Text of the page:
AlaaShaker's Weblog

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Link-the-Tree SOLVED [Problem of the Week]

with 2 comments

This week’s problem was was pretty easy – obviously for ACMers only!!

Anyway, here’s the solution. You were given a binary tree, not necessarily complete (most people overlooked this point, and hence they didn’t handle having nodes with only left or only right nodes – they just assumed that every node either has both or not!). The task was transforming that tree into a linked list by adding a Next pointer to the struct. Here’s a diagram that would make explaining such story much easier (my diagram, that’s why it sure looks better .. LOL):


On the left, you’ll find the original binary tree, along with two pointers, R and C, that I’ll use to solve the problem as you’ll see in a moment. On the right, this is the required output.

Now, the solutions is pretty straight forward. Think of R and C as two pointers that follow each other. C is the fast pointer that performs the linking process, while R plays as the slow pointer that points to the Node you navigate from to left or right child nodes.

Initially, both R and C are set to point at the root node, node A. We’ll keep R as it is, and move C around to do our linking. If R (node A) has a left node, then Next should point to node B (by setting C->Next = R->Left) then moving C there (C = C->Next). If R (node A) has a right node, do the same, and having C eventually at node C. If we moved R earlier, we couldn’t have navigated or direct C around. Now, since we’re done, we can move R forward (R = R->Next) and by that it now points to node B (and C still points to node C).

Similarly, we can also direct and move pointer C around from node C to node D then to node E, since pointer R still points to node B. Then, R moves to node C (as we said, R = R->Next) and C will link nodes F then G in the same fashion. If you follow the code, you will find that it also handles special cases as in node E (with only one left and no right) and node F (with only one right and no left). The code runs in an infinite loop, till the pointers R and C meet (at node I) when it breaks. This way, the code runs in a linear fashion, not recursively.

Here’s the function that does that: (C++)

void TreeToLinked(Node* root)
// Both pointers initially point to the root node ...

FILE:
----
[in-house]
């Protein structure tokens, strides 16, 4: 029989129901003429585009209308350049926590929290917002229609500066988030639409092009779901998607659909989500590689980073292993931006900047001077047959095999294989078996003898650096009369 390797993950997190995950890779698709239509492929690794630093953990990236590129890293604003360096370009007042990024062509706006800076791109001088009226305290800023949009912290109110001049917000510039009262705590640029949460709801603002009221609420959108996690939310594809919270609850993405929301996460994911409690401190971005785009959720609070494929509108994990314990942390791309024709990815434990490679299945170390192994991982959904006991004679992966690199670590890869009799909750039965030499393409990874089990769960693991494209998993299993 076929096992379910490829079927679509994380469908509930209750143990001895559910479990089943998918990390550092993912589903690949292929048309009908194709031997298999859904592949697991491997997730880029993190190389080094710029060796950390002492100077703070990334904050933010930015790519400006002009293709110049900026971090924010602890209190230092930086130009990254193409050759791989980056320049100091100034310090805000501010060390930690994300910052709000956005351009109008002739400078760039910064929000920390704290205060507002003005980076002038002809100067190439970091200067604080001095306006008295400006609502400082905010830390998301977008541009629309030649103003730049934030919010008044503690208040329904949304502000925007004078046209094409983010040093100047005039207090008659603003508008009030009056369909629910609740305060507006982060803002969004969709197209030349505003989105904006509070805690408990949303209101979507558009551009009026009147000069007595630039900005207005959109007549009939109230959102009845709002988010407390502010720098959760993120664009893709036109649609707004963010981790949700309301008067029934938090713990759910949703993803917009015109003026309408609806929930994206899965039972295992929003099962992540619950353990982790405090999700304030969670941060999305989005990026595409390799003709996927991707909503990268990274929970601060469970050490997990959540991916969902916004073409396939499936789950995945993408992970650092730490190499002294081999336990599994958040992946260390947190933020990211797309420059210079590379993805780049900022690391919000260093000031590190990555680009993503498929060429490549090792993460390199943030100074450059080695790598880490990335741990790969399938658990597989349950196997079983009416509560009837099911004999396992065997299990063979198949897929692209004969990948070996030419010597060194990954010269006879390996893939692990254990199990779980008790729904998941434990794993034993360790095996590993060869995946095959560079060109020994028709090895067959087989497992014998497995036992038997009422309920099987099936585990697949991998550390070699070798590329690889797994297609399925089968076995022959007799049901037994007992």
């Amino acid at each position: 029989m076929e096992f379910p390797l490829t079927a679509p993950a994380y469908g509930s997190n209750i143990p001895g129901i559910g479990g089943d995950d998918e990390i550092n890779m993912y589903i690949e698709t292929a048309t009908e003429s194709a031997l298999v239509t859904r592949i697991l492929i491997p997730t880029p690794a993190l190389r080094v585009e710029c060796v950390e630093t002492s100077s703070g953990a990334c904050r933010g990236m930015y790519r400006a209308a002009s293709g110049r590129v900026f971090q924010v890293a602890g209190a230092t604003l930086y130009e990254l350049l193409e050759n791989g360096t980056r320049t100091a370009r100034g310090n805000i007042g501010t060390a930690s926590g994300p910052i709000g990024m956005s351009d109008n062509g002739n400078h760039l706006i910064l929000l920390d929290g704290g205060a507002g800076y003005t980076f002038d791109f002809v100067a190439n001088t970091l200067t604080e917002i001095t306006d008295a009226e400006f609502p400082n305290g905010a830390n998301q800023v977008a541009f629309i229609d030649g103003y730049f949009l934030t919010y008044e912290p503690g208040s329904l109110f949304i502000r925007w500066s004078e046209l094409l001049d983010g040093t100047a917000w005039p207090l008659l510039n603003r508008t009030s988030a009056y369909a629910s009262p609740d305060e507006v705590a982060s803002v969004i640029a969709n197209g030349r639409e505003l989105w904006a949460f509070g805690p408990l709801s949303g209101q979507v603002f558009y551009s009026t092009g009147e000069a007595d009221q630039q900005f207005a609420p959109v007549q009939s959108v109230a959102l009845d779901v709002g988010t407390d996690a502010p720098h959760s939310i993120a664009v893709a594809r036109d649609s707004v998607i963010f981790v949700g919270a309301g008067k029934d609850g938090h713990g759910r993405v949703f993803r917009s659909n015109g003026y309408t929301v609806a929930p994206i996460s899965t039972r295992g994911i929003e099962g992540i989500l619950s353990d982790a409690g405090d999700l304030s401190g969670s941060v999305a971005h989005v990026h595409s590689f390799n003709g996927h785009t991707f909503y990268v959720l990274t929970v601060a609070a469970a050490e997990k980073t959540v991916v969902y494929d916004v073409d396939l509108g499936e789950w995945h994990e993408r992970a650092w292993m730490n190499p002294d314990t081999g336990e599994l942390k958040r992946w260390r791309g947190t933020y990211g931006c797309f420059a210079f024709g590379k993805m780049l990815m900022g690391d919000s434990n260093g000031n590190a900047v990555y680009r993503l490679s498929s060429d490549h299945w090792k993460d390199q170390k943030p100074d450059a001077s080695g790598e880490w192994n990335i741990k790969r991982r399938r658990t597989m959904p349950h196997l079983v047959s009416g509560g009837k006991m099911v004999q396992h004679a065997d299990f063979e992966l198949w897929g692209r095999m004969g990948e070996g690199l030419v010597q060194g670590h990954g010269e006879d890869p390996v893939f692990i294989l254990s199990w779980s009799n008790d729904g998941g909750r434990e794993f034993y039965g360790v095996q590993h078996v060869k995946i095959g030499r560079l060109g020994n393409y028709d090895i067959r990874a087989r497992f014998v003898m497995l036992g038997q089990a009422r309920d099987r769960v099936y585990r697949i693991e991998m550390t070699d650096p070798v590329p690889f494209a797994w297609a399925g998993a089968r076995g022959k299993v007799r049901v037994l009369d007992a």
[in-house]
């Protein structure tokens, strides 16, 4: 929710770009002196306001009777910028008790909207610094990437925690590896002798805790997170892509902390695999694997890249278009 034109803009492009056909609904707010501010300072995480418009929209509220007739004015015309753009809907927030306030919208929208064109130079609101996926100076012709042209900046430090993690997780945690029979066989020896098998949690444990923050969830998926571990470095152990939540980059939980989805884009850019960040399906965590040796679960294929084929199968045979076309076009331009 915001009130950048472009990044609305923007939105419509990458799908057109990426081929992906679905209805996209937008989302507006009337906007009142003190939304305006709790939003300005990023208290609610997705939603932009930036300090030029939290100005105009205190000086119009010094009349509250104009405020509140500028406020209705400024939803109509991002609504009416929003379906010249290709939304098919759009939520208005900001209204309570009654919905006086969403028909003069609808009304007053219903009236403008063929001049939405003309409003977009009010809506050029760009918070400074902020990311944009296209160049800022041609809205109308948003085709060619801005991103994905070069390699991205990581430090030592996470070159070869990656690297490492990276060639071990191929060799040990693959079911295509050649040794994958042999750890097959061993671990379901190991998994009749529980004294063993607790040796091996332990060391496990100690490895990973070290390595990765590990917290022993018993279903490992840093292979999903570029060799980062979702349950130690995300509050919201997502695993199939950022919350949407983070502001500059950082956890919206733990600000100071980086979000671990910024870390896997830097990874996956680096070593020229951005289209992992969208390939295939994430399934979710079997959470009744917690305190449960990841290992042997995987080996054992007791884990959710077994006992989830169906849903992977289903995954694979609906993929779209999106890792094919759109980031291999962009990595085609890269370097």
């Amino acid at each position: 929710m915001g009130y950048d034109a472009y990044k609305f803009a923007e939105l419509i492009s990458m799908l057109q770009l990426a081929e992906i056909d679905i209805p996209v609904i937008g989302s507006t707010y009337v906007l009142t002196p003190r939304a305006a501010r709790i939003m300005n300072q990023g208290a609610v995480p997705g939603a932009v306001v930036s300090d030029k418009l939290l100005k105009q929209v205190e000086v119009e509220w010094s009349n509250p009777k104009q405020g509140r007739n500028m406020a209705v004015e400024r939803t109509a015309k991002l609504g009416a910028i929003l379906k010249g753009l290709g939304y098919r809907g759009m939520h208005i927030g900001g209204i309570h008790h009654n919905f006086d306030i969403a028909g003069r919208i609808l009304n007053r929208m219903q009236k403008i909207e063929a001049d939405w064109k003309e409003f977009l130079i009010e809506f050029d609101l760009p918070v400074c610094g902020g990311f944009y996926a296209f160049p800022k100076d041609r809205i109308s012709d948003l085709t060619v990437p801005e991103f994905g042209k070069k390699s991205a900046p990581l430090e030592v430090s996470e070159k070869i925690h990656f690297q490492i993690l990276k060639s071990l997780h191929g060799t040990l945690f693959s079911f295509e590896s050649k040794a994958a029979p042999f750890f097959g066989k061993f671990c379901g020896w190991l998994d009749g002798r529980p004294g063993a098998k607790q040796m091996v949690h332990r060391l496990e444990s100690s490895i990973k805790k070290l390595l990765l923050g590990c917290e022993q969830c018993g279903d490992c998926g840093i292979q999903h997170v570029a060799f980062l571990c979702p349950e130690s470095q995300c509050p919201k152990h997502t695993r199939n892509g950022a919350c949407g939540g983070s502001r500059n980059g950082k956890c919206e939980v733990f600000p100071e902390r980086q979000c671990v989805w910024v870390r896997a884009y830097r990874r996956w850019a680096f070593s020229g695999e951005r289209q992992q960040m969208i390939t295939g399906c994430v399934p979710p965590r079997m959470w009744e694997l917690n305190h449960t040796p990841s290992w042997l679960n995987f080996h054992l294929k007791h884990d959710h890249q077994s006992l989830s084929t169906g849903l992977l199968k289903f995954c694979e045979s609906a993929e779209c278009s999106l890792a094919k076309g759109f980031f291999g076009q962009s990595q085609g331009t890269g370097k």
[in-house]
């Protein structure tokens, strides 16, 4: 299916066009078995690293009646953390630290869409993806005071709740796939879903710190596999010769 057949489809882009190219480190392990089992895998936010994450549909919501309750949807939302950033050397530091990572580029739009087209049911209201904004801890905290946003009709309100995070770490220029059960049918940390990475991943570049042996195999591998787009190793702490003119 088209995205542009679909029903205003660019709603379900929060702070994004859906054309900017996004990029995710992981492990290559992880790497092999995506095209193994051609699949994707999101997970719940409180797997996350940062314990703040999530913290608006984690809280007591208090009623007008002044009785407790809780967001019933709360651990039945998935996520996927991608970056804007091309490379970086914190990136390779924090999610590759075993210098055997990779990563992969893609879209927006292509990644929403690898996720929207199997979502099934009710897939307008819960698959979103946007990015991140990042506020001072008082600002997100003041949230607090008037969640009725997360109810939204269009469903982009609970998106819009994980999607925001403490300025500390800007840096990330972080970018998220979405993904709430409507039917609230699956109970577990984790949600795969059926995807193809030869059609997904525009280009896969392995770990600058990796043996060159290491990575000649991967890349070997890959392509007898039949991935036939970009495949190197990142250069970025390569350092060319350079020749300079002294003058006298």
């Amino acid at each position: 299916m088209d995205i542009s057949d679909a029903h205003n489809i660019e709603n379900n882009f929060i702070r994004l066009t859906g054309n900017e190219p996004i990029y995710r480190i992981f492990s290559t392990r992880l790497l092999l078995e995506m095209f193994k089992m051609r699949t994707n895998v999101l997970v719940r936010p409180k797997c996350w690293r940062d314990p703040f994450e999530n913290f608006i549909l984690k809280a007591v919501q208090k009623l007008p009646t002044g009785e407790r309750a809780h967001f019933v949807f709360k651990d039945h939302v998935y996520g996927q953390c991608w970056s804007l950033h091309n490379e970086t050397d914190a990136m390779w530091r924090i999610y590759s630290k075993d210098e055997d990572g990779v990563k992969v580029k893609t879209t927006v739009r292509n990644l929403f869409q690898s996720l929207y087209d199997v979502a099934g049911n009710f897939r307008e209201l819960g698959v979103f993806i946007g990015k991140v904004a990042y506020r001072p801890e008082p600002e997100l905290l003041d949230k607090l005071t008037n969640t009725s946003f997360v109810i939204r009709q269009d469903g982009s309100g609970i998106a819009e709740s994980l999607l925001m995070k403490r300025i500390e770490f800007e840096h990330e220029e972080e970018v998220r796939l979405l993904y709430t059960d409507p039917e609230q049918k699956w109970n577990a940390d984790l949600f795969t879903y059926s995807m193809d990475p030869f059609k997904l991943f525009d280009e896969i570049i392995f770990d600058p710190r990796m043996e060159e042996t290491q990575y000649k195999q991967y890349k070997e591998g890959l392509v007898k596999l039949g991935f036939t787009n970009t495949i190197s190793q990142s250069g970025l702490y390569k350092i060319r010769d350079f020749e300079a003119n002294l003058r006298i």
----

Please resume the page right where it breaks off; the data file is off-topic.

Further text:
Node* R = root;
Node* C = root;

if(R->Left) // Left check
C->Next = R->Left;
C = C->Next; // Link and move forward ...
if(R->Right) // Right check
C->Next = R->Right;
C = C->Next; // Link and move forward ...

R = R->Next; // Move the slow, anchor pointer forward now ...

// Check if both pointers meet.
// If yes, break the loop and exit ...
if(R == C)

A common mistake is that many people do the left check else if the right check. They should be checked separately.

If the previous function is correct, the following function should succeed in printing the correct output:

void DisplayLinkedList(Node *root)
cout<<root->ch<<&quot; > &quot;;
root = root->Next;

The output should be:

A > B > C > D > E > F > G > H > I

This week’s winners:

  • Hatem Abdel Ghani
  • Mohamed Samy
  • Metal
  • Mahmoud Osama

Thanks to everyone who gave it a shot. Congrats to the winners, keep it up 😉

Thanks to Roaa, who solved it 90% at the time she was very sick …

Correct solutions are now approved on the original post for those who want to check it. See you next week isA …


Written by AlaaShaker

August 28, 2008 at 9:15 pm

Posted in Problems

Tagged with , , ,

2 Responses

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  1. […] Click here to see the solution and the winners’ list … […]

  2. Keep it comin’ Alaa :] Hope the next problem will be harder and as interesting as this one!

    P.S. I’m not an ACMer, not yet anyway..


    August 29, 2008 at 12:32 am

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